Because of the way legislation about meat production will change after Brexit, it seems likely that there will have to be some kind of Parliamentary input in this area. Mr. Cohen said it is very probable that someone, whether out of genuine concern for animal welfare or out of prejudice or anti-immigration feeling masquerading as concern for animal welfare, will raise the issue of labeling. He said that if this goes to the floor of Parliament for open debate, then there will be a significant problem for the Jewish community.

This has already happened in the Welsh National Assembly, where a UKIP member tabled a motion calling for shechitah to be banned in the middle of a recent debate on animal welfare. Fortunately, Shechita UK had already gained assurances from the ruling Labour Party. The motion did not pass and the status quo remained.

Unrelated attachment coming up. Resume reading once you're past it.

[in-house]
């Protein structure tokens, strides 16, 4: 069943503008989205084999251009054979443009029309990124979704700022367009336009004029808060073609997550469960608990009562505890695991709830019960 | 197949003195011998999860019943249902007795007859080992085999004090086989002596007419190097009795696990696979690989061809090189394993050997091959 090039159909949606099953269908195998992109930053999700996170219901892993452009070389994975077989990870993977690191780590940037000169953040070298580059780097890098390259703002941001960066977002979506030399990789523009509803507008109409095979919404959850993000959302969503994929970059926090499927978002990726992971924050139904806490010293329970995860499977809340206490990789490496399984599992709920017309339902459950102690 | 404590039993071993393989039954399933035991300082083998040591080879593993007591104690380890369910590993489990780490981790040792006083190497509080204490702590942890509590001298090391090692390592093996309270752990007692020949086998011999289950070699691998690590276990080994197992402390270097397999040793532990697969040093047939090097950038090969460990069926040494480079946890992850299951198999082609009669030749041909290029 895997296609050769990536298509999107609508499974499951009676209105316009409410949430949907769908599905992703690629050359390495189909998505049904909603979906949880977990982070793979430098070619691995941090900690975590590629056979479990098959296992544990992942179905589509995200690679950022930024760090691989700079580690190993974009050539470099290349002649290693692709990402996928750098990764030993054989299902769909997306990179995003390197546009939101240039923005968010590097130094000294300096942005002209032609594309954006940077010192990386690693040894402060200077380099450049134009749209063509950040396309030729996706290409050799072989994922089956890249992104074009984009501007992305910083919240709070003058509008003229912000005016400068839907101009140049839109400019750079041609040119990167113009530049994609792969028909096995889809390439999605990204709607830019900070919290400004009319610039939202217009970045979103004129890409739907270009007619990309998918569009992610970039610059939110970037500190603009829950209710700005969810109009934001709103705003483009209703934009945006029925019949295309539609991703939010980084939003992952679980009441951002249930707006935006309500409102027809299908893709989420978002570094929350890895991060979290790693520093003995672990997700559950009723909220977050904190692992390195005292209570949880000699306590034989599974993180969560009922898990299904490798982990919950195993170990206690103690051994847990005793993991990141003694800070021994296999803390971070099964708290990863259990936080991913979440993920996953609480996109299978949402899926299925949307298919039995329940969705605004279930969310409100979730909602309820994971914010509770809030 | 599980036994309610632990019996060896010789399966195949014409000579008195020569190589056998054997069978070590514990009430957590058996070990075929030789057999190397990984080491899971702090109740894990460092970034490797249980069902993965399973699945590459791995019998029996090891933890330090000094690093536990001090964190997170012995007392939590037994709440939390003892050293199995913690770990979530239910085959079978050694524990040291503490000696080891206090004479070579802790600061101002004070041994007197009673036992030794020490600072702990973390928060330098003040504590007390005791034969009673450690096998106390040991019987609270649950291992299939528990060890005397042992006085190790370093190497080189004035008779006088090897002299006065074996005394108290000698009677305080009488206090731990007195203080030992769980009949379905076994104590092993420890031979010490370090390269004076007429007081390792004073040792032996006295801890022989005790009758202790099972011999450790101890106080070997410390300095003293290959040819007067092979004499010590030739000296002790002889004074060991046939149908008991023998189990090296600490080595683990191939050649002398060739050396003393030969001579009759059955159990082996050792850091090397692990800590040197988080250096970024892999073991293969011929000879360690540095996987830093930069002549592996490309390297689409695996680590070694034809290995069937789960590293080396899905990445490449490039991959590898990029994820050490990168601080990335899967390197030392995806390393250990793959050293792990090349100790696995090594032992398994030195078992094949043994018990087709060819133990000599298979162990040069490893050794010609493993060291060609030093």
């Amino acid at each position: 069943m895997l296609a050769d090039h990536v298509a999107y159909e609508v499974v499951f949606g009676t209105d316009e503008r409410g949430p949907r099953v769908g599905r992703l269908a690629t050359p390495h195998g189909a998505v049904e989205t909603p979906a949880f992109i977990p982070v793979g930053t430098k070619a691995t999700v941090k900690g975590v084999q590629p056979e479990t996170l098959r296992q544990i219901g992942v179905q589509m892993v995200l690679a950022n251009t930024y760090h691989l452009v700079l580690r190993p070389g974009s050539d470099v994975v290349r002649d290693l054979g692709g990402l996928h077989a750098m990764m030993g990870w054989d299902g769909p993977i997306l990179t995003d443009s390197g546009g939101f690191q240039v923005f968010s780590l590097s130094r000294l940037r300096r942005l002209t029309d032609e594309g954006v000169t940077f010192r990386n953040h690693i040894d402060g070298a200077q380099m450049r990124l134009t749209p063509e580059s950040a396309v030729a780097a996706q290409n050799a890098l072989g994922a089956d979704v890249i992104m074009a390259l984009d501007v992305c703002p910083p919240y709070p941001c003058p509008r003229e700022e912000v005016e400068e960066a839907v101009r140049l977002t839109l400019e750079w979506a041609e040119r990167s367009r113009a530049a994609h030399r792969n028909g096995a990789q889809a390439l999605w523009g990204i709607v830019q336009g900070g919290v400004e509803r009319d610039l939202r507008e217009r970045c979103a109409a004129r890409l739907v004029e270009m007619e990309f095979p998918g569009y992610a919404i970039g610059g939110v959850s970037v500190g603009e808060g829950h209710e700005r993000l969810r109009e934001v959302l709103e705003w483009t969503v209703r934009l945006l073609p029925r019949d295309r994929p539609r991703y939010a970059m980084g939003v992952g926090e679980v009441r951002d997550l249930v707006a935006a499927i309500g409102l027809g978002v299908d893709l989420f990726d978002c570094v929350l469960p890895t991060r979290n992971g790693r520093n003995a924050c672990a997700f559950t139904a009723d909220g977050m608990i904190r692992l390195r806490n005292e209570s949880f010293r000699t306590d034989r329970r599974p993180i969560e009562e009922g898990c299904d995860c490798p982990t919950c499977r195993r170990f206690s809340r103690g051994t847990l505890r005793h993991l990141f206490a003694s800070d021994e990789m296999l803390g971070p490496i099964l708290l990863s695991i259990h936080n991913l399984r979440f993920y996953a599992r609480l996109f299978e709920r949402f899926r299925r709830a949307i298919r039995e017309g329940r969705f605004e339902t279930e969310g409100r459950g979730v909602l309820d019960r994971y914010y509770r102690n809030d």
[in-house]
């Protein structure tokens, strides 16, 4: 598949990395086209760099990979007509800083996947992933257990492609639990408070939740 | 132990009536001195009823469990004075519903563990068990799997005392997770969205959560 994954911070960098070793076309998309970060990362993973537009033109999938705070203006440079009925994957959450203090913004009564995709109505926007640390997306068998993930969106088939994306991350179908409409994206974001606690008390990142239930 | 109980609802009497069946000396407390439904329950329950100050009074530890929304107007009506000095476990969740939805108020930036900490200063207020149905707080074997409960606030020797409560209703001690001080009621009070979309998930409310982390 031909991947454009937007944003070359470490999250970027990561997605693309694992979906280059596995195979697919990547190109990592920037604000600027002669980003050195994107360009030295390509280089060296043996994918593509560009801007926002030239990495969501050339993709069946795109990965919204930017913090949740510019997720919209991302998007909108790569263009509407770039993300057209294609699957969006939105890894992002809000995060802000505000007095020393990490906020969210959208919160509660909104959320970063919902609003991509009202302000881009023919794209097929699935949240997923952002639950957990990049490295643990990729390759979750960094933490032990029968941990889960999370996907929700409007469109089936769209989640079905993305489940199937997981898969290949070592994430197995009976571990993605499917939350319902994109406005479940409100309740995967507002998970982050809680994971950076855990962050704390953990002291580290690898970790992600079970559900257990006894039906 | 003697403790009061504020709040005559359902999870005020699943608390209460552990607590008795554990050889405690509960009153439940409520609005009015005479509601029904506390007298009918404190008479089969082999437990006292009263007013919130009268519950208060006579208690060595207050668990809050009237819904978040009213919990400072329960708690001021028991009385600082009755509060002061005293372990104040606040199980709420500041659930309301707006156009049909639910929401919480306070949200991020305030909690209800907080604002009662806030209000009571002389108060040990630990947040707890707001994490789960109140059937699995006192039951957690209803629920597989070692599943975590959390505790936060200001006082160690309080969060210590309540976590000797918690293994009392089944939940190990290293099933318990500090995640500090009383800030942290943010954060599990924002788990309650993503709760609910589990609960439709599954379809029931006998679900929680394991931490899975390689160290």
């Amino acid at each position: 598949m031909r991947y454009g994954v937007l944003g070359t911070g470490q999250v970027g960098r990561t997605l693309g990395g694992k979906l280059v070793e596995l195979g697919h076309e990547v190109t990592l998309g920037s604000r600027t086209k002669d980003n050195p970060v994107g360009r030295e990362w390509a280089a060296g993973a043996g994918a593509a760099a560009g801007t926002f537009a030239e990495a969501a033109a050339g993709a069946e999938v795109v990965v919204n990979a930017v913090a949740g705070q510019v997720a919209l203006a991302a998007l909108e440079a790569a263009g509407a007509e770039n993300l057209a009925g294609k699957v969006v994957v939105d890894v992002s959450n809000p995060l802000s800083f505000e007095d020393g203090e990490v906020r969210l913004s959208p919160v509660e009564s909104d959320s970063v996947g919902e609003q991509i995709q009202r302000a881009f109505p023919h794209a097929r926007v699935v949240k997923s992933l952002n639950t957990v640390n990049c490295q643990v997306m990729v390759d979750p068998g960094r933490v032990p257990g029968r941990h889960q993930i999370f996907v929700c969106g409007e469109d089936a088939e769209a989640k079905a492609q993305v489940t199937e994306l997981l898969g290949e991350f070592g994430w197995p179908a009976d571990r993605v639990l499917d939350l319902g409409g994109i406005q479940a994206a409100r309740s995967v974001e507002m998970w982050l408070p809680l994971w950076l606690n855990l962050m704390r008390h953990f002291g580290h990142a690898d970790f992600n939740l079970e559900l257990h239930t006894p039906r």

Meat Labeling

The most serious problem on the immediate horizon is the issue of labeling, said Mr. Cohen. Currently, Jews and Muslims have an exemption from pre-stunning to provide meat for their communities. Any meat from an animal that has been shechted but was found to be a treifah, or the parts not used for the kosher market, are not labeled as kosher meat, because it is not kosher. However, if labeling of meat as pre-stunned or unstunned were to be enforced, this might create problems, as it would mean that meat from shechitah would be stigmatized and this would make it harder for abattoirs to sell it.

The numbers concerned are quite small, though — of 2.6 million cows slaughtered for food in the United Kingdom each year, the Jewish community is responsible for only about 25,000, less than 1 percent. Most of the unwanted or unusable meat from these cows is sold by the abattoirs at local farmers’ markets, with very little going into general food supplies. So the chances of someone inadvertently eating kosher meat are minuscule. With lamb, the proportions are even smaller.